In his debut book, Luke Mogelson masterfully weaves together 10 stories linked by the war in Afghanistan. Each story shows a glimpse into the life of a veteran, a family member of a veteran, or a civilian living abroad, at some point during or after their time in Afghanistan. It demonstrates the harrowing effect of war on those we send to fight it and those they’ve left behind. Some of the stories contain characters that shows up in another story in the book and you learn something more about what happened to them before or after their previous appearance. This book illustrates that many who have fought in a war have a hard time adjusting to life outside the military once they return home. Many of the stories even seem to end abruptly, without much explanation of what happened next. This could be frustrating at times, but I think it’s poetic that the endings weren’t always tied up with a nice little bow. By now we’ve all heard of PTSD, but it can manifest itself in different ways. I think this book is an excellent example of how people cope (or don’t) in different ways.
Beautifully written with countless haunting passages
Tragic insight into PTSD and the multitude of experiences in war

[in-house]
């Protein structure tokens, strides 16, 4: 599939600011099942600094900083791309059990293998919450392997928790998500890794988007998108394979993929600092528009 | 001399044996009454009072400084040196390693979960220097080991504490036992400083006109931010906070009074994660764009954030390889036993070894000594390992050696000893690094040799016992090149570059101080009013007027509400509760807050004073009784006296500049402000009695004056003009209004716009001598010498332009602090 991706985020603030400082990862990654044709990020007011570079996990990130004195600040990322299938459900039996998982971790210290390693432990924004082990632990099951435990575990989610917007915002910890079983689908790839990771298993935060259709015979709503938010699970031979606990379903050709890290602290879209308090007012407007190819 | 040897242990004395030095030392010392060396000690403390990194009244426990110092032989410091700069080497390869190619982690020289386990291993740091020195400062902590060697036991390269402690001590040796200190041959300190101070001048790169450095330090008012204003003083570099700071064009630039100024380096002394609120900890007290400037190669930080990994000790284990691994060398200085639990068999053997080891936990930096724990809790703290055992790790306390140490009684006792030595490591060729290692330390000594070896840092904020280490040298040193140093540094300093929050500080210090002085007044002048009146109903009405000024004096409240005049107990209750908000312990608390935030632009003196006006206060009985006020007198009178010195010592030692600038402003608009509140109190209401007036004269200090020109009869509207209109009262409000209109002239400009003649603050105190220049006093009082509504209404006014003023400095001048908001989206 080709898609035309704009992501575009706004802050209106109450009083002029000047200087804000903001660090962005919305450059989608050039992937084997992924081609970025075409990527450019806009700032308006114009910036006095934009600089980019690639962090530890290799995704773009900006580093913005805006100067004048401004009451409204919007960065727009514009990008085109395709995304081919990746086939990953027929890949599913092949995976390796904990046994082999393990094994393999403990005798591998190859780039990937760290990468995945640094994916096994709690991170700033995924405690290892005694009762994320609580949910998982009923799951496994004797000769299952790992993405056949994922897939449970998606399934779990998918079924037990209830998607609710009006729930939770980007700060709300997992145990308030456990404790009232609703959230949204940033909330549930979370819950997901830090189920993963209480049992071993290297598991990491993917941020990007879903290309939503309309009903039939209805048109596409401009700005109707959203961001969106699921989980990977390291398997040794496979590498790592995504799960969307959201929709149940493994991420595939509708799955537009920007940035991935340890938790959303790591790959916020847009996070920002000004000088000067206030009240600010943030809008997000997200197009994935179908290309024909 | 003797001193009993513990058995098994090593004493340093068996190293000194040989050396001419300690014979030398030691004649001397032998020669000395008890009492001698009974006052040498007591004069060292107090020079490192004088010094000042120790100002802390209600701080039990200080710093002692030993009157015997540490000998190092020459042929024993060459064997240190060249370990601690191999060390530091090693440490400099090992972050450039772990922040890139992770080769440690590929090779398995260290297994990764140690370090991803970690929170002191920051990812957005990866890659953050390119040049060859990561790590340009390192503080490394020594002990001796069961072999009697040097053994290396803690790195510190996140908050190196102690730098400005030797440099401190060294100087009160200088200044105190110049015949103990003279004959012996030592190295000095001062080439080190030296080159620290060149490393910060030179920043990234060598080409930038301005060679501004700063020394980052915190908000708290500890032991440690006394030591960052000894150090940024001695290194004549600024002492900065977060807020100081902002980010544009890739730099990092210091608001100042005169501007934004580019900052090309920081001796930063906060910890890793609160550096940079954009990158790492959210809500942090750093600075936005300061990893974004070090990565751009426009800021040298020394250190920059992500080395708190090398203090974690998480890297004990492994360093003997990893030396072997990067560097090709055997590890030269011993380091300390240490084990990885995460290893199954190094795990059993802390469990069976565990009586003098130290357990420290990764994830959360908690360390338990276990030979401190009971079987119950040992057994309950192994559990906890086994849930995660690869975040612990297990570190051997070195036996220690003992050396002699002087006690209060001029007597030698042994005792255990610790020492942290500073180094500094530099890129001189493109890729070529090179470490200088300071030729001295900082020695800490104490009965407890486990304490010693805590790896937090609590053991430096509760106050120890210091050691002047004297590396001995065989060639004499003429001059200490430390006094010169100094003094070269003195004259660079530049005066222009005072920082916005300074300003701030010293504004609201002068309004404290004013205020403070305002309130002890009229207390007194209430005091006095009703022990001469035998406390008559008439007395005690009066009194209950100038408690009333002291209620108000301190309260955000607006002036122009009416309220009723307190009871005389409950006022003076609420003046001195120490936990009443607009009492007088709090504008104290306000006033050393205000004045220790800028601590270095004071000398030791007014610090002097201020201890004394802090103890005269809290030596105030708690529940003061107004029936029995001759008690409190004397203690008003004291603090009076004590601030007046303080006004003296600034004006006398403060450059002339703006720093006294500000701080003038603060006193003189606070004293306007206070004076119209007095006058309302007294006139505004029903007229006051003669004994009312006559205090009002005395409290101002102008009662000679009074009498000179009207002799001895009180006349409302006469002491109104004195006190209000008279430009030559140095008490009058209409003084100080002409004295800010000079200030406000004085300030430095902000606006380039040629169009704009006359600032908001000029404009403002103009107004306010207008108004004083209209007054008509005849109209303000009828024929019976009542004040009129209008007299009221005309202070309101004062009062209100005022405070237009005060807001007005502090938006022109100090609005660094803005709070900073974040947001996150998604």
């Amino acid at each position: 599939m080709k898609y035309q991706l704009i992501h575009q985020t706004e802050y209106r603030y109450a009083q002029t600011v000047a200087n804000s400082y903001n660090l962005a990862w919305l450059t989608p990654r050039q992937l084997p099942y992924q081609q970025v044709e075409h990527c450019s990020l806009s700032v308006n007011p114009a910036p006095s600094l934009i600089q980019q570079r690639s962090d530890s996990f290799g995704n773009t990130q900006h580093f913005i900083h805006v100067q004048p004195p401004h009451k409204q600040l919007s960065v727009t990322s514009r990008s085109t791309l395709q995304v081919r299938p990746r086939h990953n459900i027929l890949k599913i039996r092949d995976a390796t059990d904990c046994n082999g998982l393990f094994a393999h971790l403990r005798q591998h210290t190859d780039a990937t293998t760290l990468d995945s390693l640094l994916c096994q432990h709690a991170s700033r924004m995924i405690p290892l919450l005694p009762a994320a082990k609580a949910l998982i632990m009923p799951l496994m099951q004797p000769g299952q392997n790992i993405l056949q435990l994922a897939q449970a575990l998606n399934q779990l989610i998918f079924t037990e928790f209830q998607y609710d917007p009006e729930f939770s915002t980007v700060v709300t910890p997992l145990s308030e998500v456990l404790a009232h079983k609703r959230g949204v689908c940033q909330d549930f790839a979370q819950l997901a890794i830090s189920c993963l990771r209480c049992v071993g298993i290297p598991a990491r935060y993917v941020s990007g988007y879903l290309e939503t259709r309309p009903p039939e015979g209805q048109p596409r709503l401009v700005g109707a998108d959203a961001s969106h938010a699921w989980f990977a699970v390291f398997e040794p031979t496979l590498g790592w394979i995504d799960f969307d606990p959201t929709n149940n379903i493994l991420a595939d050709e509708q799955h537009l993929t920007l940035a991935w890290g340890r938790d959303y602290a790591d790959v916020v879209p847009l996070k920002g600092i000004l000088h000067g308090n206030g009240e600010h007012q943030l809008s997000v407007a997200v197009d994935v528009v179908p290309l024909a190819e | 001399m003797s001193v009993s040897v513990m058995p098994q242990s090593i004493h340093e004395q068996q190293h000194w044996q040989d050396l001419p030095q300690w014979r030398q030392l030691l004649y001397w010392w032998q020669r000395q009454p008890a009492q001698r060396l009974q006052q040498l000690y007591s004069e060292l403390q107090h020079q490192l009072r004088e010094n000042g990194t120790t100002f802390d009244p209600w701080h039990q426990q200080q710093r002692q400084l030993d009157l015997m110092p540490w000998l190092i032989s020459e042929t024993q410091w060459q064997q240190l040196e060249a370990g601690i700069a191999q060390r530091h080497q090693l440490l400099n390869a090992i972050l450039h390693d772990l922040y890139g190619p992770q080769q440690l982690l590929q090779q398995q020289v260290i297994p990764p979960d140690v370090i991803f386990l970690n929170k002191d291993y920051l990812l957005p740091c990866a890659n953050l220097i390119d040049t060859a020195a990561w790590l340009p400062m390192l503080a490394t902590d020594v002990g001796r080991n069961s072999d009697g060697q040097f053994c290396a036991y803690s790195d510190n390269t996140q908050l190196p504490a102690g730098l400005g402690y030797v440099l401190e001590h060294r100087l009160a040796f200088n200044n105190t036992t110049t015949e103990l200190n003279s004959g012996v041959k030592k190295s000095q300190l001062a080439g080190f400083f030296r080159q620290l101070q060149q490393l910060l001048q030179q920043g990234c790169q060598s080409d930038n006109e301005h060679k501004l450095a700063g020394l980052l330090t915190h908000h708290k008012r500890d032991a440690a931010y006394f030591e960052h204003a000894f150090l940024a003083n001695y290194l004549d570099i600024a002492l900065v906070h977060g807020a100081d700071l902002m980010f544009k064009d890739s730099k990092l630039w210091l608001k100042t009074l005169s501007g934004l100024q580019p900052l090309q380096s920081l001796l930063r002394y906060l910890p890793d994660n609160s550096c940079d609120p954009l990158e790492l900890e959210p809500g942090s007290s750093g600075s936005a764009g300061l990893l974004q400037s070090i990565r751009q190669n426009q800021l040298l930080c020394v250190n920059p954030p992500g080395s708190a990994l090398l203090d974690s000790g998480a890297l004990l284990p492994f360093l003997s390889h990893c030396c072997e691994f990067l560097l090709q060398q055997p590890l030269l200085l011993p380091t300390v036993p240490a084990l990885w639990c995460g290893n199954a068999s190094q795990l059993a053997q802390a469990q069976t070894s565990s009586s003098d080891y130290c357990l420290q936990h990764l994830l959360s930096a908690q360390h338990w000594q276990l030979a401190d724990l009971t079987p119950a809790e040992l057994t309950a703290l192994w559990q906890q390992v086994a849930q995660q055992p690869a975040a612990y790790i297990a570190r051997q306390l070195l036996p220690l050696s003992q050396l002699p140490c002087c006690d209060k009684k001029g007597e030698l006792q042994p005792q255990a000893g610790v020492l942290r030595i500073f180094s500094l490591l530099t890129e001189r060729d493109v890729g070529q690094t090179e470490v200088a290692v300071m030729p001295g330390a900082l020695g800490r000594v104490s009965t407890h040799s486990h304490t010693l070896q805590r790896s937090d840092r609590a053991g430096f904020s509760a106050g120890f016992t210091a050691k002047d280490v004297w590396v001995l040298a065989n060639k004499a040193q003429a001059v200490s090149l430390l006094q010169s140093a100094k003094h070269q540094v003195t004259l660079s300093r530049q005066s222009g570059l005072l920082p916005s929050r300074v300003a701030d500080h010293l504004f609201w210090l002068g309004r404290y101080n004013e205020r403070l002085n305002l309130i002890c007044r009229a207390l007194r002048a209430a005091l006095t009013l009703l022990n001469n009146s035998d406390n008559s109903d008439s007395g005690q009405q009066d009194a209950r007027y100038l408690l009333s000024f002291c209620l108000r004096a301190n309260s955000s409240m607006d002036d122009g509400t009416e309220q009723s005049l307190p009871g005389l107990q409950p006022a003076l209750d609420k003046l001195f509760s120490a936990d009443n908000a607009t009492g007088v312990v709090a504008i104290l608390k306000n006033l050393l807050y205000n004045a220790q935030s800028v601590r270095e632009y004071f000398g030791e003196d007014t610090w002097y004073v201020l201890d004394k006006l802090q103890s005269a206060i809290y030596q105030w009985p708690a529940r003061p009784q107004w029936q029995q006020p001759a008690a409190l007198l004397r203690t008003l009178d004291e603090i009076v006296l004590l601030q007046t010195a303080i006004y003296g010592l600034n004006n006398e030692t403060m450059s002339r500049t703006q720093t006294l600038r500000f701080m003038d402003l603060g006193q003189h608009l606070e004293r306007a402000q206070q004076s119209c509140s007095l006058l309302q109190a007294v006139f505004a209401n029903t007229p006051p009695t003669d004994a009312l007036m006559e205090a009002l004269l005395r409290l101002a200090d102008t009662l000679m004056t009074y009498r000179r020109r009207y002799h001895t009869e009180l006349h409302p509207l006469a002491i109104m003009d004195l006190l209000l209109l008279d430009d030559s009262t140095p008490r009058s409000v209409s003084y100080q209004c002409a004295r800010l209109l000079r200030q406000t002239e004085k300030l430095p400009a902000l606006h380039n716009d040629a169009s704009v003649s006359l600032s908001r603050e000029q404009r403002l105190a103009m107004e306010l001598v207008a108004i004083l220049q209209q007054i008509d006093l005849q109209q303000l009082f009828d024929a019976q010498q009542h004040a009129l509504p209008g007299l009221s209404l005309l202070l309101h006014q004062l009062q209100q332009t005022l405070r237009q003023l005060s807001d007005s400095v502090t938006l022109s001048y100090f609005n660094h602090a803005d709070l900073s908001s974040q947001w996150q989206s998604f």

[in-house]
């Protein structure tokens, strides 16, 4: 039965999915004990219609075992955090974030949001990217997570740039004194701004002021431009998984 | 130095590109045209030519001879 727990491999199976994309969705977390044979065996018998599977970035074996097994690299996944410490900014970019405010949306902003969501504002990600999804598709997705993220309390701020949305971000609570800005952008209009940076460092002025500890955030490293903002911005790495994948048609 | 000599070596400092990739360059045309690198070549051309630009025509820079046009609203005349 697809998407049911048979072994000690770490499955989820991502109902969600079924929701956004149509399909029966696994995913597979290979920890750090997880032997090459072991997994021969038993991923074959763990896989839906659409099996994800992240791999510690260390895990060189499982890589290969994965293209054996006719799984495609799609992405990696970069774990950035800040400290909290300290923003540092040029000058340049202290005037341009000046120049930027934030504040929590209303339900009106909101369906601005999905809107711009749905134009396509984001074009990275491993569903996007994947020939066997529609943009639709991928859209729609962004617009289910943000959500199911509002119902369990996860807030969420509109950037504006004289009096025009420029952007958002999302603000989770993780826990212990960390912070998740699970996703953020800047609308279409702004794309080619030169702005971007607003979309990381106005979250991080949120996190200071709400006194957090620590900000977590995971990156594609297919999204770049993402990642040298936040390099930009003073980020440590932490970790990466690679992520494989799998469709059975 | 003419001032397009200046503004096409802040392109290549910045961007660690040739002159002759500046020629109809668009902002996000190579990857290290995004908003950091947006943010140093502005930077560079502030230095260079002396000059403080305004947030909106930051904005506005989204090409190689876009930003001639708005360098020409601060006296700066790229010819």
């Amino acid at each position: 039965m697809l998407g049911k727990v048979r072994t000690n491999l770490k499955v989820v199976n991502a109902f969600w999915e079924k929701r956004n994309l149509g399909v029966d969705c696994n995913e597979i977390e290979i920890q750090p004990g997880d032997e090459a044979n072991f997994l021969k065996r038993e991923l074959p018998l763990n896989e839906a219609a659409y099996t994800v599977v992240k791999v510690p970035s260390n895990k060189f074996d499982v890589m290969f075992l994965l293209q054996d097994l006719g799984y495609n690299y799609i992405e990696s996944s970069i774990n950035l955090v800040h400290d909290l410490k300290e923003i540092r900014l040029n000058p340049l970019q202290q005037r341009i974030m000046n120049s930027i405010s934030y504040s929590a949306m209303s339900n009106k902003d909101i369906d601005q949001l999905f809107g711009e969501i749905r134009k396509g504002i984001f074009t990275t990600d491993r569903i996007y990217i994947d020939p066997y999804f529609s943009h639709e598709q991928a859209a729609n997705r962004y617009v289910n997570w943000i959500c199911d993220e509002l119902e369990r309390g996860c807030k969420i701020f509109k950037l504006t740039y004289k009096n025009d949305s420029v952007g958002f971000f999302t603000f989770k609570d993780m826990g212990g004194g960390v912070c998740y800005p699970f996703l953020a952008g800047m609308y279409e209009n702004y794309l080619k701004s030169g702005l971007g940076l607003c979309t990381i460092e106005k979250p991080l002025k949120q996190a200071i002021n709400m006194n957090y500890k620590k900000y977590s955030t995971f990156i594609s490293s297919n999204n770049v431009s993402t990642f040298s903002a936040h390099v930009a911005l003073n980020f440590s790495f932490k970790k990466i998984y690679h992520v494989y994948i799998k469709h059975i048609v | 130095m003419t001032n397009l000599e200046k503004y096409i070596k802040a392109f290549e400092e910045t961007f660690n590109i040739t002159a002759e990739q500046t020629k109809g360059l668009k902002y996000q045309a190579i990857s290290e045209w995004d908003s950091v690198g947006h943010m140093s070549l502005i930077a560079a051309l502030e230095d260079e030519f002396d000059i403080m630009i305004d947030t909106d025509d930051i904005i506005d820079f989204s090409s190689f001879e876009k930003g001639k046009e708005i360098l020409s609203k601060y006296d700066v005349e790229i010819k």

Includes stories about what it’s like for a contractor or civilian in Afghanistan during war time, which is a view that hasn’t been talked about as much as the experience of soldiers
Some of the abrupt endings left me confused
It wasn’t always clear when a character from another story showed up, I had to reference the book jacket multiple times as it mentions all the stories that are tied together.
“It was my favorite because it angled out to a wide base that made it difficult to knock over, because there was often vodka in it instead of coffee, and because the wide base meant that the more you drank, the harder it became to reach the bottom.”
“Nowadays, only the families remain: fathers with nothing else to give their sons, sons with no one else to be except their fathers.”
I received this book from Blogging for Books for this review.